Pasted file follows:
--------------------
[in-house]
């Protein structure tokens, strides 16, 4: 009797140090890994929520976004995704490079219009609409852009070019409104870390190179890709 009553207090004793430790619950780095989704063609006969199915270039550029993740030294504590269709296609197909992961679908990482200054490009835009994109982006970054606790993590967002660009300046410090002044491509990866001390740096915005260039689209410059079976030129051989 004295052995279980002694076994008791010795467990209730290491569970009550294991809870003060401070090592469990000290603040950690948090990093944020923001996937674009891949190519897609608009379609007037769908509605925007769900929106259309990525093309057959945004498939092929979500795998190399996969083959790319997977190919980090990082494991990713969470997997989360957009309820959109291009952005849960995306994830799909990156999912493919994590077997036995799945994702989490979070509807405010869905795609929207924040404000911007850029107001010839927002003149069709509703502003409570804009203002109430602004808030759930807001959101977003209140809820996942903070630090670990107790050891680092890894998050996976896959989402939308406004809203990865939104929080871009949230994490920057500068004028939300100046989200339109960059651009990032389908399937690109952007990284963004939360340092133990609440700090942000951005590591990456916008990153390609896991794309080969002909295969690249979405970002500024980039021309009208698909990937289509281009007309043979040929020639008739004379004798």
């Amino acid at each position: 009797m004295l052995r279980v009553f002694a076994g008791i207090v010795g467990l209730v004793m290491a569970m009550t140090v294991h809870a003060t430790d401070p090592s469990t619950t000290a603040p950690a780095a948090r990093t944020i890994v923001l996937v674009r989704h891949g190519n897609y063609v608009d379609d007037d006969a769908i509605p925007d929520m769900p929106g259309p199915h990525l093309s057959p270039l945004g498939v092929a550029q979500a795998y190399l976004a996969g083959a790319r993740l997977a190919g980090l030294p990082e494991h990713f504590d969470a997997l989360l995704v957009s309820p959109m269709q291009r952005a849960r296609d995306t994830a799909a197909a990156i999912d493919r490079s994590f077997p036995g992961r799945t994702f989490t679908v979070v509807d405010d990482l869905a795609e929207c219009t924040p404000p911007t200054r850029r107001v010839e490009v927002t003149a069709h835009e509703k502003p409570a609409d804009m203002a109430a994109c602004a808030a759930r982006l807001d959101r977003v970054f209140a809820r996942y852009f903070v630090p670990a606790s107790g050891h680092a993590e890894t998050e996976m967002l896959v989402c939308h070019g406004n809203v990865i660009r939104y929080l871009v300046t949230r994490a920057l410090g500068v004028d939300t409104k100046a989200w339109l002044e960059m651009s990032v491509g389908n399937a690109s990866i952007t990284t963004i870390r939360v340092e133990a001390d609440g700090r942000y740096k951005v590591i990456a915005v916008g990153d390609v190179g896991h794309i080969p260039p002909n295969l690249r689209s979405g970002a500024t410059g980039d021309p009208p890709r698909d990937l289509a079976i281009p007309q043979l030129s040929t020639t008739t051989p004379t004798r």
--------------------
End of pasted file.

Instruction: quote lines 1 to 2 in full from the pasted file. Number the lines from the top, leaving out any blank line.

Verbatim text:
[in-house]
């Protein structure tokens, strides 16, 4: 009797140090890994929520976004995704490079219009609409852009070019409104870390190179890709 009553207090004793430790619950780095989704063609006969199915270039550029993740030294504590269709296609197909992961679908990482200054490009835009994109982006970054606790993590967002660009300046410090002044491509990866001390740096915005260039689209410059079976030129051989 004295052995279980002694076994008791010795467990209730290491569970009550294991809870003060401070090592469990000290603040950690948090990093944020923001996937674009891949190519897609608009379609007037769908509605925007769900929106259309990525093309057959945004498939092929979500795998190399996969083959790319997977190919980090990082494991990713969470997997989360957009309820959109291009952005849960995306994830799909990156999912493919994590077997036995799945994702989490979070509807405010869905795609929207924040404000911007850029107001010839927002003149069709509703502003409570804009203002109430602004808030759930807001959101977003209140809820996942903070630090670990107790050891680092890894998050996976896959989402939308406004809203990865939104929080871009949230994490920057500068004028939300100046989200339109960059651009990032389908399937690109952007990284963004939360340092133990609440700090942000951005590591990456916008990153390609896991794309080969002909295969690249979405970002500024980039021309009208698909990937289509281009007309043979040929020639008739004379004798």